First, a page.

Transgenic plant technology; threat or promise?

Jonathan Jones

27 January 1995

Modern plant breeding is firmly based on the principles of genetics, but genetic modification of crop plants commenced long before Mendel discovered the principles of heredity. In the last 12 years, an additional technique for plant modification has been developed, that permits insertion of designed recombinant DNA molecules into plant cells. Here, I assess some of the issues this raises.

First, a definition. I use the term transgenic plant technology (TPT) to refer to the production of plants into which defined new DNA sequences (transgenes) have been introduced. Such transgenes are manipulated in the laboratory so that upon incorporation into plant chromosomes, they express defined new proteins. They usually make a tiny contribution to overall gene expression compared to the 20,000 or so genes that the plant already contains, but under certain conditions the consequences of these transgenes can be very important. Transfer of new genes into plant chromosomes is nothing new; the soil bacterium Agrobacterium tumefaciens is a plant parasite which delivers specific DNA sequences in the course of its life cycle, and most of the transgenic plants produced in laboratories have been made by borrowing the Agrobacterium gene transfer system and modifying it so that only desired transgenes are transfered. Part of the difficulty for TPT enthusiasts is that they and their claims are viewed through the prism of social anxiety about the consequences of other technologies. Despite the claims of nuclear scientists in the 1950s that splitting the atom would make electricity "too cheap to meter", the cost of making nuclear power as safe as it is (sic) has proved to be enormous. When new pharmaceutical and agrochemical compounds were developed and distributed without adequate anticipation of dangerous side effects, public scepticism about new technologies was exacerbated. Small wonder that the public lacks confidence in the latest assurances from scientists. This lack of confidence is particularly galling because many TPT participants, even those in companies, believe that a real value of their work lies in the potential for creating plant genotypes which require less application of agrochemicals for efficient plant production.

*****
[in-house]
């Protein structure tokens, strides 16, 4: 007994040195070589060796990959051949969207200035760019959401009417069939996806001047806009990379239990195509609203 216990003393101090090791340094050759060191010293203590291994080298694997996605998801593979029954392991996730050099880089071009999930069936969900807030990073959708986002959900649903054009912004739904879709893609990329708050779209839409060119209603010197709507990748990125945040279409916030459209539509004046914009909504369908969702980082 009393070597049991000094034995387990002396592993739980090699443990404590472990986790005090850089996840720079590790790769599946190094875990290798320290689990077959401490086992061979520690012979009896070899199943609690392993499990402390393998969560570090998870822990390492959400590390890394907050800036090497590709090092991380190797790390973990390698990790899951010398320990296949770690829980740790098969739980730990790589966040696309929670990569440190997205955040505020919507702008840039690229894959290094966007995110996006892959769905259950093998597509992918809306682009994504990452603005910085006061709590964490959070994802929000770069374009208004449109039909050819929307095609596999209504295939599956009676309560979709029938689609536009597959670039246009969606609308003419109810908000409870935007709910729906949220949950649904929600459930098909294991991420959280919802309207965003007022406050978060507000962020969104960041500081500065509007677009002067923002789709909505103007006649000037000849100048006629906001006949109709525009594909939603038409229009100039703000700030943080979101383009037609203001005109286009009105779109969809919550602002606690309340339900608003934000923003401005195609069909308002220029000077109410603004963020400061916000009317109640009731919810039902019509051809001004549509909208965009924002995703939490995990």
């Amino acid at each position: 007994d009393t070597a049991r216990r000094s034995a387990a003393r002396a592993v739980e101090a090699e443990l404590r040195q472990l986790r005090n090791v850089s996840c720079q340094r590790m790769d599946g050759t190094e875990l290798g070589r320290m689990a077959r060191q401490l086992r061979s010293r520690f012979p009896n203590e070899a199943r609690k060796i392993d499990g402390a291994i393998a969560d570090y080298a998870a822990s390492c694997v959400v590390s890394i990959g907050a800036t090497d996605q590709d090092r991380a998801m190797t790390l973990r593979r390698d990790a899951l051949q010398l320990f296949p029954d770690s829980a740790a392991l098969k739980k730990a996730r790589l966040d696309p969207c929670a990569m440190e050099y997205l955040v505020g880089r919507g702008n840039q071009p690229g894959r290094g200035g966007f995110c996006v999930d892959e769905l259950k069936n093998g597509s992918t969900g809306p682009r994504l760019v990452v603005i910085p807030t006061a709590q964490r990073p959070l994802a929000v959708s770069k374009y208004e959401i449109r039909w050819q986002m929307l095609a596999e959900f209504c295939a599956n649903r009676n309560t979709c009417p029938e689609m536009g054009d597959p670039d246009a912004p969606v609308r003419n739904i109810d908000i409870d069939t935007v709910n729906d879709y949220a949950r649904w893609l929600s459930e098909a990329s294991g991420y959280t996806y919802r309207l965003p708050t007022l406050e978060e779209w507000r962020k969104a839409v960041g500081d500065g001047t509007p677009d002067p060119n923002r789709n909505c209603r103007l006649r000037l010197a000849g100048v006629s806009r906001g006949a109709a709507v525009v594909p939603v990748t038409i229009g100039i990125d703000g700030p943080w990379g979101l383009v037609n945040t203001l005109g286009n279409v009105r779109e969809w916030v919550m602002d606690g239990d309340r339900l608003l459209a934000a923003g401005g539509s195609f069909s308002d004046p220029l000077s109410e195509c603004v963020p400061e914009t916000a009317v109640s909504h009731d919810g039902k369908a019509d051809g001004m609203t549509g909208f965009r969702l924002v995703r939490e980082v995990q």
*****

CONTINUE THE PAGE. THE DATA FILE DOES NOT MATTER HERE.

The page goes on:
The current routine deployment of TPT raises some specific questions.

(1) Does the use of TPT for plant breeding differ in kind from previous techniques to obtain useful genes for crop improvement?

The introduction of genes from other species into crop plants has been a widely used strategy in plant breeding, especially for breeding disease resistance. For instance, genes for virus resistance have been introduced into the tomato (Lycopersicon esculentum) from the wild species L. peruvianum. In so doing, breeders introduced numerous (and uncharacterized) L. peruvianum genes in addition to the virus resistance gene. It seems peculiar (to TPT protagonists) that modern technologies, which enable scientists to control the gene transfer process and introduce specific genes (and no other genes) into a crop plant, should be perceived as potentially more dangerous than such tried and tested but imprecise breeding techniques. The new technology, it is argued, simply increases the species range and the precision of gene transfer. This is a reasonable view, though for some people, the extension of the species range to include all forms of life constitutes a qualitative, not a quantitative change.

There are those who say that "man" should not transgress species barriers. This is not so much an argument as a deeply held belief, which I can respect but do not share. Why is it any worse to transgress a cellular barrier with DNA than to transgress a geographic barrier by, say, growing tomato and potato in Europe, when they originate in Latin America ? If Sir Walter Raleigh had faced these kinds of concerns, he might have decided to leave tomato and potato in the Americas. The import of these plants provoked major changes in European farming, but certainly not an environmental catastrophe.

Undoubtedly, many human activities such as the production of food and other items, transportation, forestry etc affect (mostly adversely from the viewpoint of other species) the whole planet. We have to manage the global ecosystem better, and to deploy technologies with less environmental impact. There is no reverting to some bygone time before we ever changed the environment. TPT should play a crucial role in developing a more ecologically sound agriculture.